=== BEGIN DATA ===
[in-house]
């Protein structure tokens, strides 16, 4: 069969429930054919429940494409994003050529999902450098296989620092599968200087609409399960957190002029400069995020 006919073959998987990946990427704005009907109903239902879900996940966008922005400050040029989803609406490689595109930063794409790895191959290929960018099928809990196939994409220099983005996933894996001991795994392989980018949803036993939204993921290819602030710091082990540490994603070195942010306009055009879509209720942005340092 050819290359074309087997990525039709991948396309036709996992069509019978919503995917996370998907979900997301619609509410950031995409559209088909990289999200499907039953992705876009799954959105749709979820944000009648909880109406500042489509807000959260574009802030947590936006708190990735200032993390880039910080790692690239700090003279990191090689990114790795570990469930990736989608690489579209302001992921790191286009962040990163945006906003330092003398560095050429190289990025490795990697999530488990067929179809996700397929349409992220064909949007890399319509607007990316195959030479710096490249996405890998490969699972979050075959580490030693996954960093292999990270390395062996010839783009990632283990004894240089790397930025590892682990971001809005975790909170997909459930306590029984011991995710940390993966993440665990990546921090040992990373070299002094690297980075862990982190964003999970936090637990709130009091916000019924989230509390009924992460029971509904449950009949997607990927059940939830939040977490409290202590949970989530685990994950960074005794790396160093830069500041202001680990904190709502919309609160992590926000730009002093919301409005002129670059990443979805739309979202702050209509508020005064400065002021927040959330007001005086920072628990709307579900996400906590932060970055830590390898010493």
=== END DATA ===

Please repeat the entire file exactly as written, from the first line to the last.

[in-house]
């Protein structure tokens, strides 16, 4: 069969429930054919429940494409994003050529999902450098296989620092599968200087609409399960957190002029400069995020 006919073959998987990946990427704005009907109903239902879900996940966008922005400050040029989803609406490689595109930063794409790895191959290929960018099928809990196939994409220099983005996933894996001991795994392989980018949803036993939204993921290819602030710091082990540490994603070195942010306009055009879509209720942005340092 050819290359074309087997990525039709991948396309036709996992069509019978919503995917996370998907979900997301619609509410950031995409559209088909990289999200499907039953992705876009799954959105749709979820944000009648909880109406500042489509807000959260574009802030947590936006708190990735200032993390880039910080790692690239700090003279990191090689990114790795570990469930990736989608690489579209302001992921790191286009962040990163945006906003330092003398560095050429190289990025490795990697999530488990067929179809996700397929349409992220064909949007890399319509607007990316195959030479710096490249996405890998490969699972979050075959580490030693996954960093292999990270390395062996010839783009990632283990004894240089790397930025590892682990971001809005975790909170997909459930306590029984011991995710940390993966993440665990990546921090040992990373070299002094690297980075862990982190964003999970936090637990709130009091916000019924989230509390009924992460029971509904449950009949997607990927059940939830939040977490409290202590949970989530685990994950960074005794790396160093830069500041202001680990904190709502919309609160992590926000730009002093919301409005002129670059990443979805739309979202702050209509508020005064400065002021927040959330007001005086920072628990709307579900996400906590932060970055830590390898010493």